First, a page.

For the last three years, according to fWAR, Robinson Cano tied Joey Votto as the third most valuable player in baseball behind just Miguel Cabrera(#1) and Justin Verlander(#2). So why has a section of Yankee fans begun to call for trading the second baseman? He’s clearly the best player on the team, but as the Yankees are approaching a $189 million budget in 2014/2015, the team needs to find a way to trim some money. Trading Cano with one year left on his contract would not only save the team money by preventing a major re-sign, but it would also bring in a number of top prospects in to the organization.
Most of these proposals have to do with the Cardinals, who have a very clear need at the middle infield, and a number of prospects to shed. Landing players like Oscar Tevaras, Carlos Martinez, or Trevor Rosenthal could be a great move by the Yankees, and it’s only at the expense of one player’s single season. But trading Cano this offseason would also put the team without a second baseman for 2013, and the plan would also call for them not to re-sign him in 2014.
Not only would they have to resort to Corban Joseph, who I actually really like, but the team would lose their best player. I don’t mean to call doomsday, but losing the guy who just put up a 7.8 fWAR season in 2012 means the team wouldn’t have made the playoffs. That means another play is gonna have to pull up the slack somewhere, and with the budget coming, it’s probably not coming from free agency. If we’re wishing on Oscar Tavaras to put up close to 8 wins, that’s a silly risk I want no part of.
There’s no perfect answer to how the team will recreate Cano’s production, but the best one is Cano himself. It would seem that Yankee fans have grown tired of the contracts that put Mark Teixeira and Alex Rodriguez under team control through their late 30′s to 40′s. The problem we have with these player getting older, is that we’re now paying them for what they did year’s ago. Alex Rodriguez making close to $30 million is obviously far from what he deserves, but 5 years ago is a different story. Fans don’t want to see Cano turn into an old and overpaid Rodriguez, but it’s not the worst idea in the world.
Discussing Rodriguez’ contract is another article for another day, so let’s continue on what it would take to sign Cano. It seems that the general consensus is that the second baseman and his agent Scott Boras will demand a 6 year contract after 2013, employing Cano into his age 37/38 season. In terms of dollars, because of the similarities in production of the last three years, Joey Votto is a good comparison, setting the average annual salary at $22.5 million. This means that the Yankees will have to give Cano a 6 year $135 million contract to keep him at second base.
In 2012, Cano produced a 7.8 fWAR at the age of 29. According to work done at Colgate University by Nikolas Furnald, baseball players in the prior steroid era of 1994-2004 peaked at the age of 29.057. While I’m not implying that Cano has used performance enhancing drugs, the numbers found in this project are more indicative to how players have performed in the today’s game. Baseball in 2012 has better methods of injury treatment, playing time management, and even statistical analysis to help a player remain in the game for a longer period of time.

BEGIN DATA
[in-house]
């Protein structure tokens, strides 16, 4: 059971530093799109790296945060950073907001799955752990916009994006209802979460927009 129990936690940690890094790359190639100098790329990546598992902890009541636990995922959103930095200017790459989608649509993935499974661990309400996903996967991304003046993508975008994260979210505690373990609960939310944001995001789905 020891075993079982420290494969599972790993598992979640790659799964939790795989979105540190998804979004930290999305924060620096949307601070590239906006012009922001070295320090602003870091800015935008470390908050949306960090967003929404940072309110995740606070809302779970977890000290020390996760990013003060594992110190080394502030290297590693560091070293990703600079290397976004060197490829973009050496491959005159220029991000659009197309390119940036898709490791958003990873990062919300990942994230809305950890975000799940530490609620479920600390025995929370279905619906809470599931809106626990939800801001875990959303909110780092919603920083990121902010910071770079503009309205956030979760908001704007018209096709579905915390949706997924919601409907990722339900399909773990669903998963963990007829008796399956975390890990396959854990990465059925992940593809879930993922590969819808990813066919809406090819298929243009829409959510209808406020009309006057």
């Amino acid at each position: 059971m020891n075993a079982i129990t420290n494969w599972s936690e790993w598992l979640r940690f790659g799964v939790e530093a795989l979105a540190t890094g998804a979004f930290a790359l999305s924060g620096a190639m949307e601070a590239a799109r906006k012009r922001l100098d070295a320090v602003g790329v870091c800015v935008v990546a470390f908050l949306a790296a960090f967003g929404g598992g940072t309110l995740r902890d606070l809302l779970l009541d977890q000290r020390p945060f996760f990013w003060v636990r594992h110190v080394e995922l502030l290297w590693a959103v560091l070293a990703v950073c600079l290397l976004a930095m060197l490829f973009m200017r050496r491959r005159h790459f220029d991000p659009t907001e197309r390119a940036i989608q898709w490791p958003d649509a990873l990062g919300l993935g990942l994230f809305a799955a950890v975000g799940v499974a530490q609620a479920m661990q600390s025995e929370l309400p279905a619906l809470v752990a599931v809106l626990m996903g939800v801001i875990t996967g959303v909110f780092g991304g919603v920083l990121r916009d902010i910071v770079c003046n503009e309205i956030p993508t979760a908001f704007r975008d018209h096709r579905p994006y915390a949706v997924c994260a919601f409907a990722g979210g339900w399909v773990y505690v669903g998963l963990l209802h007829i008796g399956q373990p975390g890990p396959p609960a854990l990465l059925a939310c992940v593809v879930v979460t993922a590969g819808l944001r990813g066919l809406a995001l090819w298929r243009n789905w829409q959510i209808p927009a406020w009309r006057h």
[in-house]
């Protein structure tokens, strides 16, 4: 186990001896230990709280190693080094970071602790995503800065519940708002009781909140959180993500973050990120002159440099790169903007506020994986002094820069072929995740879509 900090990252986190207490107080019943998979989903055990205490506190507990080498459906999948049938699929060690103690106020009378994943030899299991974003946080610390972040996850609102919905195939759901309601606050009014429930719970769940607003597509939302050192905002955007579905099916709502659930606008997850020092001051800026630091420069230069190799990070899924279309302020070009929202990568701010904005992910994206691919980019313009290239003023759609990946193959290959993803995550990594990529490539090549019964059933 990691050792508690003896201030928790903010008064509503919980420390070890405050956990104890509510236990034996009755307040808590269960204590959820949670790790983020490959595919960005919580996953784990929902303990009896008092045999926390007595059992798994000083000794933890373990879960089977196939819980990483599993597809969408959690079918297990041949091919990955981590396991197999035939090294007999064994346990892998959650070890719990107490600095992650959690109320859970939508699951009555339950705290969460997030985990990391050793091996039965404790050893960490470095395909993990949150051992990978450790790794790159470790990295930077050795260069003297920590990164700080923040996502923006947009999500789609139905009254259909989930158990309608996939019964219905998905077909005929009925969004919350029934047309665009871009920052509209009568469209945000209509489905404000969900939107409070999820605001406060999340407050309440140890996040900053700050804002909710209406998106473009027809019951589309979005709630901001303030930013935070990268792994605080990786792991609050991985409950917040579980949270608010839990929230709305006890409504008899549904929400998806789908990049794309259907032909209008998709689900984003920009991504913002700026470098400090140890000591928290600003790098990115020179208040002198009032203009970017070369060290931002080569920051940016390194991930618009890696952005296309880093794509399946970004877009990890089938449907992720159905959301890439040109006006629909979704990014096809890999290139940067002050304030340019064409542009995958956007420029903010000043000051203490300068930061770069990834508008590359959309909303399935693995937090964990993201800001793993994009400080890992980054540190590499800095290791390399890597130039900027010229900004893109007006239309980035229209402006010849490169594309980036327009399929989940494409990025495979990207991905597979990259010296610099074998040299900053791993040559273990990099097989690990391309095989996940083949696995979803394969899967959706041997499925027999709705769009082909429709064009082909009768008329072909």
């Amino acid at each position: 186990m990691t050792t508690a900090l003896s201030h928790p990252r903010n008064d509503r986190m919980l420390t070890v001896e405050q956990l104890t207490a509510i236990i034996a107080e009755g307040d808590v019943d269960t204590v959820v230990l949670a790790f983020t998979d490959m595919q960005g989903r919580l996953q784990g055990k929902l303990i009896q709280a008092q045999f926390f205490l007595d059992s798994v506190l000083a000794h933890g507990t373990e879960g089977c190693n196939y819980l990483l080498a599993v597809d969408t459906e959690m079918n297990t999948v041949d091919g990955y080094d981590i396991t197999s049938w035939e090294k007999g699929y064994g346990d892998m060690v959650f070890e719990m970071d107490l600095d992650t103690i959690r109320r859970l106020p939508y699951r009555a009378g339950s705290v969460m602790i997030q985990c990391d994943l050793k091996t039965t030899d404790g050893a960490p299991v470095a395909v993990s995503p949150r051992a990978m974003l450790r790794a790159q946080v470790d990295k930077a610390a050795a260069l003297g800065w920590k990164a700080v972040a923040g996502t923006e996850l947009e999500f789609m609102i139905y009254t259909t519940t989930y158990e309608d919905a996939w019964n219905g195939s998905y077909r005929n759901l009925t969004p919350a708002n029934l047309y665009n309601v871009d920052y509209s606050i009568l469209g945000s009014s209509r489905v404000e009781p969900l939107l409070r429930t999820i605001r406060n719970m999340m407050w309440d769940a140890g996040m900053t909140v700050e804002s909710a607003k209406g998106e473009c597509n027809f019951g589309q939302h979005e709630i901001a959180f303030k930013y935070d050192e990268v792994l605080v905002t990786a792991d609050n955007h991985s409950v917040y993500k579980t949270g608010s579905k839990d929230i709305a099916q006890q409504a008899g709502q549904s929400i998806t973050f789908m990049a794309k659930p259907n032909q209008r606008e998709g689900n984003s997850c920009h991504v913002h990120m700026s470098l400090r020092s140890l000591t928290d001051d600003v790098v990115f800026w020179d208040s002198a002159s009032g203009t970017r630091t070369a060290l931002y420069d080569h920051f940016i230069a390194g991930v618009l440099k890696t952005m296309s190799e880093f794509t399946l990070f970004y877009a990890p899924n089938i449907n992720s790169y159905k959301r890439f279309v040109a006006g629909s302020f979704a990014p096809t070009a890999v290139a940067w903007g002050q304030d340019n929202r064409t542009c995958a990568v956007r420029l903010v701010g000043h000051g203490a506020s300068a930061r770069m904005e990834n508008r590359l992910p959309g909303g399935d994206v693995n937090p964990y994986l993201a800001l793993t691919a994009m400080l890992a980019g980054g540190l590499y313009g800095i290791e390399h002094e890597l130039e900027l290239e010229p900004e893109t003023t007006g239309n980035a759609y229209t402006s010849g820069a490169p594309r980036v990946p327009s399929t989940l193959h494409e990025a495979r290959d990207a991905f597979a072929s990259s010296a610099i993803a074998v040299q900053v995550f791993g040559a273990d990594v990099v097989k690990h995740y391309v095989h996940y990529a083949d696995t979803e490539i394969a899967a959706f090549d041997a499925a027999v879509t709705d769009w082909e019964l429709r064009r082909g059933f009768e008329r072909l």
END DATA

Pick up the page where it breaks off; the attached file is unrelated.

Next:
So according to these results, Cano is likely peaking as we speak, and if the Yankees re-sign him, they’ll be doing so during his years of regression. This is the major reason that fans dislike the idea of paying him big money into his age 37/38 season. However, the same piece finds that the average rate of regression for players in the 1994-2004 era starts at around 2.3% after their peak year and increases every year after. Here is Cano’s estimated fWAR through the 6 year contract based on an additional 2.3% regression every year.
The total 37.45 fWAR includes only the years that would be included in a 6 year re-sign. This number is much more important than the year by year fWAR, as the cumulative number is much more likely to occur when given a 6 year sample size.
I see these numbers as very optimistic, but perhaps this is coming from a Yankee fan that’s grown close to the regression of aging players. Even if these numbers are too generous, the estimate leaves a large room for failure. At 37.45 fWAR and $135 million, it means that Yankees would be spending $3.6 million per win. As I pointed out in my last post, the going price on the free agent market from 2007 through 2011 was $4.5 million per win, and this year it’s estimated at $4.23 million per win. This means if Cano puts up a clean 30 fWAR in his 6 year deal, the Yankees will break even with the standard $4.5 million. If the number goes any higher, the Yankees at least get the incentives that Cano brings as a franchise player.
The Yankees are an organization that does not rebuild. They have proven critics for almost 20 years that a team can win every season, and if they plan to keep this up, they need to keep Cano. Unfortunately, we’ve all seen the regression of aging players up close over the last couple of years, but that doesn’t mean re-signing Cano will be necessarily bad. If we take a step back and look at the average decline of players, another big Cano extension might actually become a very good contract.